ointment

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Related to uncture: acupuncture, juncture, puncture

ointment

 [oint´ment]
a semisolid preparation for external application to the skin or mucous membranes. Official ointments consist of medicinal substances incorporated in suitable vehicles (bases). Called also salve and unguent.

oint·ment

(oynt'ment),
A semisolid preparation usually containing medicinal substances and intended for external application. Ointment bases used as vehicles fall into four general classes: 1) hydrocarbon bases (oleaginous ointment bases) keep medicaments in prolonged contact with the skin, act as occlusive dressings, and are used chiefly for emollient effects; 2) absorption bases either permit the incorporation of aqueous solutions with the formation of a water-in-oil emulsion or are water-in-oil emulsions that permit the incorporation of additional quantities of aqueous solutions; such bases permit better absorption of some medicaments and are useful as emollients; 3) water-removable bases (creams) are oil-in-water emulsions containing petrolatum, anhydrous lanolin, or waxes; they may be washed from the skin with water and are thus more acceptable for cosmetic reasons; they favor absorption of serous discharges in dermatologic conditions; and 4) water-soluble bases (greaseless ointment bases) contain only water-soluble substances.
See also: cerate.
Synonym(s): salve, uncture, unguent
[O. Fr. oignement; L. unguo, pp. unctus, to smear]

ointment

/oint·ment/ (oint´ment) a semisolid preparation for external application to the skin or mucous membranes, usually containing a medicinal substance.

ointment

(oint′mənt)
n.
A highly viscous or semisolid substance used on the skin as a cosmetic, emollient, or medicament; a salve.

ointment

Etymology: L, unguentum, a salve
a semisolid, externally applied preparation, usually containing a drug. Various ointments are used as local analgesic, anesthetic, antibiotic, astringent, depigmenting, irritant, and keratolytic agents. Also called salve, unction, unguent.

ointment

Chinese medicine
A general term for any of a number of therapeutic balms that are applied topically for various complaints; an ointment consists of a finely ground herbal powder in any of a number of oil bases, including almond oil, beeswax, lanolin, lard, petroleum jelly and sesame oil.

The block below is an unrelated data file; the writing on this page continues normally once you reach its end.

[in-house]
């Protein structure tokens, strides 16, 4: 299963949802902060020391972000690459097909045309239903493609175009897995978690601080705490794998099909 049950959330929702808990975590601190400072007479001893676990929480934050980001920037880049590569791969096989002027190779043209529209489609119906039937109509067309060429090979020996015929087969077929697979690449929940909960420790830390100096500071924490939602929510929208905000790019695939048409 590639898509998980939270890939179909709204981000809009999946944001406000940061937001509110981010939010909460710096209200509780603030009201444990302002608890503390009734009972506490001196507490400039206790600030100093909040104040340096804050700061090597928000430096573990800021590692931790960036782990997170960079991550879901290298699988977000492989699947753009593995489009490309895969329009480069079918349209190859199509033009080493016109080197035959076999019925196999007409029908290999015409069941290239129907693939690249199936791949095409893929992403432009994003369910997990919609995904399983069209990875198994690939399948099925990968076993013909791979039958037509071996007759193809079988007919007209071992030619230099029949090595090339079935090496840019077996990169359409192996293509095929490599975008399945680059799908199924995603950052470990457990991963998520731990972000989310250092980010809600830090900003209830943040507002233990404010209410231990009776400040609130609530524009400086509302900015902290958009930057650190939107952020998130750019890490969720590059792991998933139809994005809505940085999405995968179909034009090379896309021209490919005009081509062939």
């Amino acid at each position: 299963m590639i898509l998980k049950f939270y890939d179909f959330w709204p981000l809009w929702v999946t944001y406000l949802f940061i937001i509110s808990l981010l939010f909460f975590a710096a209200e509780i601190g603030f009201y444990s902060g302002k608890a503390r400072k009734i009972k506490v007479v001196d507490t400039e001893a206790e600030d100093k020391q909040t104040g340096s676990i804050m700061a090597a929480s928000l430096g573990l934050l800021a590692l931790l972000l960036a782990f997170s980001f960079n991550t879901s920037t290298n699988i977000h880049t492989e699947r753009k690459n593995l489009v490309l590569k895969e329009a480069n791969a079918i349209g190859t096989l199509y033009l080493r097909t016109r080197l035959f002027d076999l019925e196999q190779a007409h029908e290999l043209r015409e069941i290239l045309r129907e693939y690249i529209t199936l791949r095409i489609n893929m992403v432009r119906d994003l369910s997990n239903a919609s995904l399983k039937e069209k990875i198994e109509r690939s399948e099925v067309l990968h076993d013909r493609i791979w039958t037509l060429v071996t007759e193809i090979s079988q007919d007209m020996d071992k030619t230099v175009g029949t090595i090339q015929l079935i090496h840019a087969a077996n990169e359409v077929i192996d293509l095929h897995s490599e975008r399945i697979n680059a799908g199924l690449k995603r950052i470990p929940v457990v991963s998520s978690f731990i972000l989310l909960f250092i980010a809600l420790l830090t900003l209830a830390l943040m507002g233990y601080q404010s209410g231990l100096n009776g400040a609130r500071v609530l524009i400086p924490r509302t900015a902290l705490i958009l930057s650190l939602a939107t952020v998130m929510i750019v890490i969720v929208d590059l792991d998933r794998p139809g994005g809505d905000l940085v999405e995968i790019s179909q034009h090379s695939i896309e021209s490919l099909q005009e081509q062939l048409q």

Herbal medicine
A mixture of herbs heated in cocoa butter, lanolin, oils or hardeners (e.g., beeswax) and applied externally—e.g., for bites, burns, cuts and haemorrhoids.

ointment

Mainstream medicine A medicated formulation with an oil base; in contrast, creams are water-soluble

oint·ment

(oynt'mĕnt)
A semisolid preparation usually containing medicinal substances and intended for external application.
Synonym(s): salve, unguent.
[O. Fr. oignement; L. unguo, pp. unctus, to smear]

ointment

A semisolid, viscous material consisting of one or more substances with medicinal properties thoroughly mixed with a suitable base. Ointment bases may be of hard paraffin, emulsions of oil in water (aqueous creams), vegetable oils, wool fat (lanolin) or other substances. Ointments are used on the skin and in the eyes.

Ointment

A thick, spreadable substance that contains medicine and is meant to be used on the skin, or, if it is specifically an ophthalmic, or "eye" ointment, in the eye

oint·ment

(oynt'mĕnt)
Semisolid preparation usually containing medicinal substances, intended for external application.
[O. Fr. oignement; L.unguo, pp. unctus, to smear]

ointment (oint´ment),

n a soft, bland, smooth, semisolid mixture that is used as a lubricant and as a vehicle for external medication.
ointment, hydrophilic,
n an ointment that is miscible with water.

ointment

a semisolid preparation for external application to the body. Official ointments consist of medicinal substances incorporated in suitable vehicles (bases).

Patient discussion about ointment

Q. the substitue ointment for lasonil

A. the active material in it is heparinoid, and if i'm not mistaken there are 2 other creams that uses it. just ask the pharmacist, he is the most qualified to help you.

More discussions about ointment